Zimmer: Vikings must get back to playing 'nasty'

He doesn’t know why exactly, but Mike Zimmer’s 2018 roster lacked a tenacity that it’s had in year's past.

It’s possible expectations might have been too high entering the season. The Minnesota Vikings were coming off an appearance in the NFC title game, and signed Kirk Cousins to fully-guaranteed $84 million contract. It might have been too much to overcome the death of offensive line coach Tony Sparano two days before training camp was to start.

Whatever the reason, the Vikings had trouble finishing games and beating good teams this year. They also had difficulty winning big games. They finished 1-6 against teams with a winning record. That lone win came against the Miami Dolphins, who were 7-6 when the two teams met at U.S. Bank Stadium. Miami coach Adam Gase was fired on Black Monday.

The Vikings’ eight wins came against teams with a combined 39-70-1 record. The seven losses were against teams that finished a combined 65-31.

The team appeared to lose its identity for the season before the year even started with Sparano’s sudden passing.

“Quite honestly this football team for the four years that I’ve been here had that nasty, we’re going to win regardless, no matter what the situation is mentality. I don’t really know that we had it this year,” Zimmer said. “I talked to a couple people during the season around the building and said to them it’s just kind of a different vibe with this football team and I can’t figure out why. We had a lot of the same guys back and good football players, I wasn’t different than I normally am. For some reason, we didn’t finish games like we did before. We’re going to get that mentality back, I can promise you that.”

They didn’t play with the chip on their shoulder that’s usually a signature of Zimmer teams.

The offensive line was hit hardest by Sparano’s death. They got off to a slow start and never fully recovered most of the season.

“I know the offensive line was devastated when that happened because they really loved the guy, as did everybody who worked with him,” Zimmer said.

Nick Easton’s season-ending neck injury didn’t help matters, but the Vikings finished the season ranked No. 30 of 32 teams in the NFL in rushing. They averaged 93.3 yards per game and 4.2 yards per carry.

Zimmer hired John DeFilippo from the Super Bowl champion Philadelphia Eagles to run the offense. But after struggling to run the ball most of the season and a dismal Week 14 game at Seattle, DeFilippo was fired. Kevin Stefanski took over, and the Vikings ran for 220 yards in a 41-17 win over the Miami Dolphins. The Vikings also ran for 100 yards in a win at Detroit.

But with the season on the line against Chicago, the Vikings ran just 15 times for 63 yards. Kirk Cousins was also sacked four times, pressured on more than 55 percent of his drop backs and the offensive line allowed 23 pressures. That rose their season total to 227, the worst in the NFL.

The Vikings ran for at least 100 yards in just five of their 16 games. They were 5-0 in those games.

Stefanski is under contract until Jan. 5, but is also talking with other teams. Zimmer said he learned a lot from the path taken to hire DeFilippo, and what it could mean for the future of the Vikings offense.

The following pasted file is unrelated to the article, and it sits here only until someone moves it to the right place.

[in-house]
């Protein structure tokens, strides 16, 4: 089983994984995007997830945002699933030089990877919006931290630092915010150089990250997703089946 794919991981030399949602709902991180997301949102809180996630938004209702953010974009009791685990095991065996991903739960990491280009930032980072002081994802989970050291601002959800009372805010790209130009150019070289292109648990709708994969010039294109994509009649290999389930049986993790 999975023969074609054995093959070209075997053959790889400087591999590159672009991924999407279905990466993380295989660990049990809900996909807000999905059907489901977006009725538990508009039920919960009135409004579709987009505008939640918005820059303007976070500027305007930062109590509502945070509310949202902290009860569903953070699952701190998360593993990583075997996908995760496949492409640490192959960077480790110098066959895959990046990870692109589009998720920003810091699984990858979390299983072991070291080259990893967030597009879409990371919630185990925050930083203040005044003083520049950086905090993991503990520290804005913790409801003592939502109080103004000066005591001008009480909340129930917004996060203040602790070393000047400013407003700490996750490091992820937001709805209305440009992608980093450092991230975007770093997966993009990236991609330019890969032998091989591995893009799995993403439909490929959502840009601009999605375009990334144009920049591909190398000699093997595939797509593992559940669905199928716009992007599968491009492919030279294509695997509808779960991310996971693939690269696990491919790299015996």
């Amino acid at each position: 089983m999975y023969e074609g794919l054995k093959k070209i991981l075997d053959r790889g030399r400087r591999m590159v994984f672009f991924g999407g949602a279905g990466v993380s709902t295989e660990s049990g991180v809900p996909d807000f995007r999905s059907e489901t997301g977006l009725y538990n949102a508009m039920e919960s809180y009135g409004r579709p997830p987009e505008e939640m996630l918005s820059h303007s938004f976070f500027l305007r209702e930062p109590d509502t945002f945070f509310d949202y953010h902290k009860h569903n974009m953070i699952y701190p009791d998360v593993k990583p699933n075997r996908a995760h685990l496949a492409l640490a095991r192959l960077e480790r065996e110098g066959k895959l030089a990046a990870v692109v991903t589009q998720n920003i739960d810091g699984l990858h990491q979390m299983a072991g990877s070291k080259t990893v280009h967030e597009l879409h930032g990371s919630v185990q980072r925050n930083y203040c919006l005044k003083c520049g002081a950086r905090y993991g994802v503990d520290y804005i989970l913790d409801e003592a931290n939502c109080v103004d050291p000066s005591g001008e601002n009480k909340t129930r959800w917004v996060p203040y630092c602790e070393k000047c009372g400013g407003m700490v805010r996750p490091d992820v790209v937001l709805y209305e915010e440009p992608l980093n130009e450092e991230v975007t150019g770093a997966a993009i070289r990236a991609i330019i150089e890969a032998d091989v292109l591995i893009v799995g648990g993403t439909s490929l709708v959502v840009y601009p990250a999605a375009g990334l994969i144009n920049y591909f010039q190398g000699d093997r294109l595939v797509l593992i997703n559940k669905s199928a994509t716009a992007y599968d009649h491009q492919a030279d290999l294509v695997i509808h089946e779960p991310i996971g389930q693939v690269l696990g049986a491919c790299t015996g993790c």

“I learned a lot about the questions, the interview process, things that I probably should do a lot better than what I did. Hopefully I’ll do better this next time,” Zimmer said. “The biggest thing is we’ve got to score points. We didn’t score enough in the red zone, obviously I want to be able to run the football and play action pass because I think that’s the most effective way to affect a defense.”

Zimmer also responded Thursday to reports after Sunday’s loss that he might retire from coaching. He called the report “totally 100 percent fake news” and said, “I’m not a quitter.”

Zimmer got full support from team ownership in meetings following the loss on Monday, and several players in the locker room said Zimmer is the right guy to lead the Vikings. Zimmer said he was never concerned about it.

“Honestly it doesn’t mean that much. I never had any doubt that anybody was not supporting me or anything like that,” Zimmer said.

Identity has been a buzz word for the Vikings all season, and especially after being eliminated from the playoffs following Sunday’s loss to Chicago. It’s clear Zimmer and the coaching staff want to get back to playing physical up front, running the ball and building off that to help Cousins get the ball down field.

That starts with the offensive line improving, and changing the mentality at the line of scrimmage.

After missing the playoffs in 2016, the Vikings went 13-3 and got to the NFC title game. It remains to be seen what the Vikings can accomplish next year after this season’s disappointment. The Vikings missed the playoffs for the third time in five seasons under Zimmer.

Zimmer said it's about getting the nastiness back, and playing with a hunger that largely didn't exist this season.

“We’ve got good football players on this team, and we’ve got good coaches. We’ve got a great home field stadium. There’s a lot of things that we can build on. I told the team this one day, a year ago I felt like we had a big chip on our shoulder. This year, I don’t know that that chip was there,” Zimmer said. “We’re going to get it back.”